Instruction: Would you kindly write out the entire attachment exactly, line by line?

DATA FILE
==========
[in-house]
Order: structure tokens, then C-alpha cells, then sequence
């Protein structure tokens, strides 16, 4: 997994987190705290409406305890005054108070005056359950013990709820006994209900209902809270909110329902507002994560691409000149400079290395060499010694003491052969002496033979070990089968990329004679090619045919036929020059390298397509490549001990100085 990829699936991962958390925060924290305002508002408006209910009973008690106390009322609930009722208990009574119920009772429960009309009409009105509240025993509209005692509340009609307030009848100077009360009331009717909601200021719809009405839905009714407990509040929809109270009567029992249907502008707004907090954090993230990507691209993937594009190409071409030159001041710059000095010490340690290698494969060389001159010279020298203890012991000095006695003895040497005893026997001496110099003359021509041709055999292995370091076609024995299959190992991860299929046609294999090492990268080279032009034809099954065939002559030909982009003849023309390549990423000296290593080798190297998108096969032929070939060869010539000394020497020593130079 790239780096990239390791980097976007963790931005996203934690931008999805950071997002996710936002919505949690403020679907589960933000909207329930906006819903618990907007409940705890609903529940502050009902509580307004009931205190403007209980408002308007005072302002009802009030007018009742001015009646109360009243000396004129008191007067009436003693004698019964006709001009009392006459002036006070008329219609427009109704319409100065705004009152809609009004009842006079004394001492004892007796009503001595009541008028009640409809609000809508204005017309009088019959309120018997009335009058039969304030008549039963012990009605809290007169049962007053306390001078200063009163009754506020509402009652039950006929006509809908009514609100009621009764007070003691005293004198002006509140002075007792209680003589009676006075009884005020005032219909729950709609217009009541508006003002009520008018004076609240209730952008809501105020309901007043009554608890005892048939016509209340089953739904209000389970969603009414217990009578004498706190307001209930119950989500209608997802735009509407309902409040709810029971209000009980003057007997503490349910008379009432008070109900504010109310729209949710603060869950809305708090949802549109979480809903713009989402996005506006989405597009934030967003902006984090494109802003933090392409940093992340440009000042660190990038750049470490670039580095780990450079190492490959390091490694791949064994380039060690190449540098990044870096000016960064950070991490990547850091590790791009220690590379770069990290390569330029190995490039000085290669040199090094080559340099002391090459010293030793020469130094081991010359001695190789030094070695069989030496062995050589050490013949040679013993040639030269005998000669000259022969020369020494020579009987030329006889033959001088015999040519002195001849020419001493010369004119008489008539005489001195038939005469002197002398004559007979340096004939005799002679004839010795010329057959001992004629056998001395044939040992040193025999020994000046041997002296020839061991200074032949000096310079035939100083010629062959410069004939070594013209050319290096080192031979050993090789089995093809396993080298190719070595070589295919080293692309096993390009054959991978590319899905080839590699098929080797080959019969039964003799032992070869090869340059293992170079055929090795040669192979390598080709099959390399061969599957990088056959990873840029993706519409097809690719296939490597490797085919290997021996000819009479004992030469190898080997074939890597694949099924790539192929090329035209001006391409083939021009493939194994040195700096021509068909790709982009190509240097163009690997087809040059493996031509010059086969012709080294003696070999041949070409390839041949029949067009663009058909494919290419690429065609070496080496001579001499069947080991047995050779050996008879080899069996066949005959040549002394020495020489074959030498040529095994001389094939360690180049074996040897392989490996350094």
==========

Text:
[in-house]
Order: structure tokens, then C-alpha cells, then sequence
């Protein structure tokens, strides 16, 4: 997994987190705290409406305890005054108070005056359950013990709820006994209900209902809270909110329902507002994560691409000149400079290395060499010694003491052969002496033979070990089968990329004679090619045919036929020059390298397509490549001990100085 990829699936991962958390925060924290305002508002408006209910009973008690106390009322609930009722208990009574119920009772429960009309009409009105509240025993509209005692509340009609307030009848100077009360009331009717909601200021719809009405839905009714407990509040929809109270009567029992249907502008707004907090954090993230990507691209993937594009190409071409030159001041710059000095010490340690290698494969060389001159010279020298203890012991000095006695003895040497005893026997001496110099003359021509041709055999292995370091076609024995299959190992991860299929046609294999090492990268080279032009034809099954065939002559030909982009003849023309390549990423000296290593080798190297998108096969032929070939060869010539000394020497020593130079 790239780096990239390791980097976007963790931005996203934690931008999805950071997002996710936002919505949690403020679907589960933000909207329930906006819903618990907007409940705890609903529940502050009902509580307004009931205190403007209980408002308007005072302002009802009030007018009742001015009646109360009243000396004129008191007067009436003693004698019964006709001009009392006459002036006070008329219609427009109704319409100065705004009152809609009004009842006079004394001492004892007796009503001595009541008028009640409809609000809508204005017309009088019959309120018997009335009058039969304030008549039963012990009605809290007169049962007053306390001078200063009163009754506020509402009652039950006929006509809908009514609100009621009764007070003691005293004198002006509140002075007792209680003589009676006075009884005020005032219909729950709609217009009541508006003002009520008018004076609240209730952008809501105020309901007043009554608890005892048939016509209340089953739904209000389970969603009414217990009578004498706190307001209930119950989500209608997802735009509407309902409040709810029971209000009980003057007997503490349910008379009432008070109900504010109310729209949710603060869950809305708090949802549109979480809903713009989402996005506006989405597009934030967003902006984090494109802003933090392409940093992340440009000042660190990038750049470490670039580095780990450079190492490959390091490694791949064994380039060690190449540098990044870096000016960064950070991490990547850091590790791009220690590379770069990290390569330029190995490039000085290669040199090094080559340099002391090459010293030793020469130094081991010359001695190789030094070695069989030496062995050589050490013949040679013993040639030269005998000669000259022969020369020494020579009987030329006889033959001088015999040519002195001849020419001493010369004119008489008539005489001195038939005469002197002398004559007979340096004939005799002679004839010795010329057959001992004629056998001395044939040992040193025999020994000046041997002296020839061991200074032949000096310079035939100083010629062959410069004939070594013209050319290096080192031979050993090789089995093809396993080298190719070595070589295919080293692309096993390009054959991978590319899905080839590699098929080797080959019969039964003799032992070869090869340059293992170079055929090795040669192979390598080709099959390399061969599957990088056959990873840029993706519409097809690719296939490597490797085919290997021996000819009479004992030469190898080997074939890597694949099924790539192929090329035209001006391409083939021009493939194994040195700096021509068909790709982009190509240097163009690997087809040059493996031509010059086969012709080294003696070999041949070409390839041949029949067009663009058909494919290419690429065609070496080496001579001499069947080991047995050779050996008879080899069996066949005959040549002394020495020489074959030498040529095994001389094939360690180049074996040897392989490996350094």